After initially resisting it, Warner Bros. finally caved to the Marvel trend and started including bonus scenes during and after the credits of a lot of its movies based on DC Comics. These things tend to exist to tease future movies in a franchise, and that’s exactly what DC is doing with them as it rebuilds the DC Extended Universe after the “Justice League” disaster.
And “Shazam,” which isn’t just a delightful superhero movie but is also a delightful Christmas holidays movie, definitely has an eye toward the future of the DC Comics movie universe, with a huge hint about where things are going revealed in its mid-credits scene. But we’re pretty sure that scene was quite a head-scratcher for a lot of people, because it introduced a pretty obscure character from the “Shazam” comics. So let’s take a look at what exactly that bonus scene means.
(This is where the spoilers start for the mid-credits tease at the end of “Shazam.”)
The mid-credits scene catches us up with Dr. Sivana (Mark Strong), now in prison after being defeated by Shazam-powered Billy Batson and his foster siblings. He’s gone a little loopy and has covered the walls of his cell with the symbols that played such a prominent role in the movie in an attempt to reopen the dimensional gateways and, presumably reconnect with the 7 Deadly Sins who gave him his powers. But they don’t work, and then he absolutely freaks out when his writing utensil breaks.
But we then hear a strange and imperious robotic voice wafting into the scene with reassurances that Sivana still has a part to play. “Primitive symbols. You walking, talking monkeys with your cave drawings. You assume there’s only one way to gain magic,” the voice says as Sivana looks around the room trying to figure it out. “No, no, no. There are more ways than a mind can imagine.”
Sivana finally realizes the voice is coming from his cell’s window sill and as we walks over we see it’s a weird little worm with a robotic device around its ‘neck.’
“What in God’s name?” asks Sivana.
“I name the gods, doctor, not the other way around. Oh what fun we’re going to have together. The seven realms are about to be ours,” the caterpillar says. The end.
Watch the clip here:
That talking caterpillar is one of Shazam’s oldest archenemies — Mister Mind.
Created by Otto Binder and C. C. Beck, Mister Mind was introduced in 1943 in issue #26 of Fawcett Comics’ “Captain Marvel Adventures.” (Back then Shazam was called Captain Marvel, absolutely no relation to the Captain Marvel of Marvel Comics. Read more about that here.) And just like in the movie, he’s a superintelligent, evil-to-the-core, talking caterpillar.
In his original Fawcett Comics appearances, Mister Mind was a mutant worm from another planet whose powers include telepathy and the ability to spin nearly-indestructible silk cocoons at incredible speeds — which he uses to encase his enemies. Because he’s so tiny, he uses a machine called a “talk box” to communicate with larger beings — that was the thing hanging around his neck in the “Shazam” mid-credits scene — and he wears glasses because he’s nearsighted.
His main superpower is his incredible intelligence, which gives him superior strategic and organizing abilities and makes him a natural leader. Those abilities were front and center in his original appearances during a two-year storyline in “Captain Marvel Adventures” revolving around a group called The Monster Society of Evil.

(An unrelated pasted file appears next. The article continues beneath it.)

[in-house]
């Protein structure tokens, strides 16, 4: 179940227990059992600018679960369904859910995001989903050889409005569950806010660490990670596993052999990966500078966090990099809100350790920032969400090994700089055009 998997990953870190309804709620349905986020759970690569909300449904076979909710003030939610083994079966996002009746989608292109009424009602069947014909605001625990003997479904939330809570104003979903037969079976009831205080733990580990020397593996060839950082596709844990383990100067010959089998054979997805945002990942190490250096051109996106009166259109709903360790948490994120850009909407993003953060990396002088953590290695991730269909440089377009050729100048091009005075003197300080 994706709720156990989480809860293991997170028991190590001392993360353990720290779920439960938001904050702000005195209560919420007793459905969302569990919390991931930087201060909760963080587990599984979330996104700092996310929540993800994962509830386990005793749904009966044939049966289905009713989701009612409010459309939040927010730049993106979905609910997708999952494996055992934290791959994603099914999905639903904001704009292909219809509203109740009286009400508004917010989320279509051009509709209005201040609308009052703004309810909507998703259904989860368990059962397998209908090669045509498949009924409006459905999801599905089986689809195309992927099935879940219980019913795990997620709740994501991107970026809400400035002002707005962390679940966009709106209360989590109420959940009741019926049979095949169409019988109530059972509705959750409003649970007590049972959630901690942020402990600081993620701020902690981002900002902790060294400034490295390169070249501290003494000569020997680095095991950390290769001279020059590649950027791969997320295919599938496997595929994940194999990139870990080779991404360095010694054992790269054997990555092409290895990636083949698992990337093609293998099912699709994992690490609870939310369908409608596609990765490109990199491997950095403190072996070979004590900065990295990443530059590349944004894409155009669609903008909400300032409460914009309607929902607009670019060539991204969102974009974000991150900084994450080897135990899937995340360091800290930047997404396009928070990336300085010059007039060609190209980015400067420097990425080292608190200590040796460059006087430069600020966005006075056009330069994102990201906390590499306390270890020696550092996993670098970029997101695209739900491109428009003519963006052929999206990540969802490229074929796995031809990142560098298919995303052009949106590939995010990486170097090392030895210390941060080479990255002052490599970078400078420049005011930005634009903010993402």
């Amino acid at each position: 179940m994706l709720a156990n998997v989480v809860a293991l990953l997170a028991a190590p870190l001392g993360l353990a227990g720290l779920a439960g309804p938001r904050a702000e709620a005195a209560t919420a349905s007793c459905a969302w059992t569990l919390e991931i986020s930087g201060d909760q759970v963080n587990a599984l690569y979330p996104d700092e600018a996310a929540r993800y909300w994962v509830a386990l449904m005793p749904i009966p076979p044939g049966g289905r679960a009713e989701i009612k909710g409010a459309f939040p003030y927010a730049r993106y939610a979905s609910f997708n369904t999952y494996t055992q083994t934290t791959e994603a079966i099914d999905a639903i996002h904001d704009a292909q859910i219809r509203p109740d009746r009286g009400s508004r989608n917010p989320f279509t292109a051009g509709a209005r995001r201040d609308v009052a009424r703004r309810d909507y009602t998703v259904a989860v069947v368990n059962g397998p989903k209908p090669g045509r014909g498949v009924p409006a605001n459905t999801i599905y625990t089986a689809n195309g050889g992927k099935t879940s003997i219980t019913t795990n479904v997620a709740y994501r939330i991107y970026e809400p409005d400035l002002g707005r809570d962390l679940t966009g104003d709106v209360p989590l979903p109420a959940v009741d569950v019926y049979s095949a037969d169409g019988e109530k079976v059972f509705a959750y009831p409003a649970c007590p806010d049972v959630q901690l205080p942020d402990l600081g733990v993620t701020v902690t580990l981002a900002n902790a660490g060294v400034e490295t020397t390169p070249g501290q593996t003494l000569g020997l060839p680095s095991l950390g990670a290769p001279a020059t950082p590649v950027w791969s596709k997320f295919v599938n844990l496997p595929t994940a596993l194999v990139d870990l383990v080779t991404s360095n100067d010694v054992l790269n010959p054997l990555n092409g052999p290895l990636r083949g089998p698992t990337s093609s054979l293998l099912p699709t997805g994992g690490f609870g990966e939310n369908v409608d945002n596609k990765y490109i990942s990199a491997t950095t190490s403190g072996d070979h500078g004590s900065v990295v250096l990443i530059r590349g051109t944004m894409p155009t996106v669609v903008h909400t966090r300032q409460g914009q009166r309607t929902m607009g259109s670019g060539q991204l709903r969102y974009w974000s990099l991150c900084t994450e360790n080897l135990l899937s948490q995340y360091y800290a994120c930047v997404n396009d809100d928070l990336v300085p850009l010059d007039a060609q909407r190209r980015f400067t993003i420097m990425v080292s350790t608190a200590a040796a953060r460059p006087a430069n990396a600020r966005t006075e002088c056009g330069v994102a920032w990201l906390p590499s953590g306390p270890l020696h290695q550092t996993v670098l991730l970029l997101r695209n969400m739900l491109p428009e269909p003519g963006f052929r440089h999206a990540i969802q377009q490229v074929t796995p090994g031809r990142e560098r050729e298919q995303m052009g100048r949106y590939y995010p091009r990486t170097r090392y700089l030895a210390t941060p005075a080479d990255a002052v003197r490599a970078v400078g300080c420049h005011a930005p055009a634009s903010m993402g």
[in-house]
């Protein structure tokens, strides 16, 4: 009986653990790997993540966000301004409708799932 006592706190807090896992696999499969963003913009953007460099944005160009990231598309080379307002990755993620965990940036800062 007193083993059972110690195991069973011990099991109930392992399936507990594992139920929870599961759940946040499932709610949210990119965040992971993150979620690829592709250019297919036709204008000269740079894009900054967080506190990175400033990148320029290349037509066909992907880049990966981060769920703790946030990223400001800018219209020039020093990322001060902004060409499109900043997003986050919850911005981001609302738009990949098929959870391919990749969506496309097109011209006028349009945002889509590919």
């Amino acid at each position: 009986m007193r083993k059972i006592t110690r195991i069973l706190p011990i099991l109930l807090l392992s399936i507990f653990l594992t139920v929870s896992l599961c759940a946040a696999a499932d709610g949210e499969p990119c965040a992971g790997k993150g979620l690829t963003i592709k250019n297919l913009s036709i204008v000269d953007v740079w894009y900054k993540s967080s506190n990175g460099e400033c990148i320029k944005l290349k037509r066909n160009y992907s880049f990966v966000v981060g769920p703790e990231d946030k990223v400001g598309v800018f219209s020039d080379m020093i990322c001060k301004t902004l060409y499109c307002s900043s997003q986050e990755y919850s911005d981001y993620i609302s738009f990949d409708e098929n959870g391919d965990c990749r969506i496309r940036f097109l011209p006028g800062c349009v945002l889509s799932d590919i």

See, being extremely evil, Mister Mind first came to earth basically to stir up trouble during World War II — really, he’s basically a Nazi from outer space — and to do so he assembled a team — the Monster Society — made up of Captain Marvel’s (AKA Shazam’s) wartime villains.
The Monster Society of Evil is notable as one of the earliest supervillain team-ups in the history of comics — and possibly the very first one made up of villains who were previously defeated by a comic book hero. It has had dozens of lineup changes over the years — more on that below — but the original membership included Captain Marvel enemies like Captain Nazi (a Nazi warrior created by Hitler), and yes, Dr. Sivana.
The society battled Captain Marvel over the next few years until they were finally defeated in 1945’s “Captain Marvel Adventures” #46. Mister Mind was arrested and put on trial, Captain Marvel/Shazam served as the prosecutor, and after it came out that MM had murdered hundreds of thousands of people, his own defense attorney quit. Mister Mind was subsequently executed via electric chair, and his body was stuffed and put into a museum. Damn, the 1940s were hardcore.
That was the end of Mister Mind during the original Fawcett Comics run of “Captain Marvel” titles. However, after DC Comics revived Shazam in the early 1970s, Mister Mind was brought back too, and since then he’s been a frequent thorn in Shazam’s side — and occasionally one of the most powerful beings in the DC Universe.
As for that “Seven Realms” thing Mister Mind mentioned in the mid-credits scene? That’s a reference to a very recent concept from the comics called the Seven Magiclands.
Basically, the idea is that the Rock of Eternity — the lair Billy Batson and his family get to access when they’re powered up with Shazam abilities — is a nexus point linking together all the worlds where powerful magic thrives. These include “Earthlands,” the main Earth of the DC Universe, as well as some weirdly-named places like “Funlands,” “Darklands,” and “Wildlands” where, in current DC Continuity, Mister Mind is rumored to come from.
This is where all those doors that we saw earlier — you know, when the kids opened that one door and saw some alligators playing cards. “Shazam” was already setting up this Seven Realms idea, and this Mister Mind tease for the next movie tells us they’re planning to go full speed ahead into that whole madness. We can’t wait.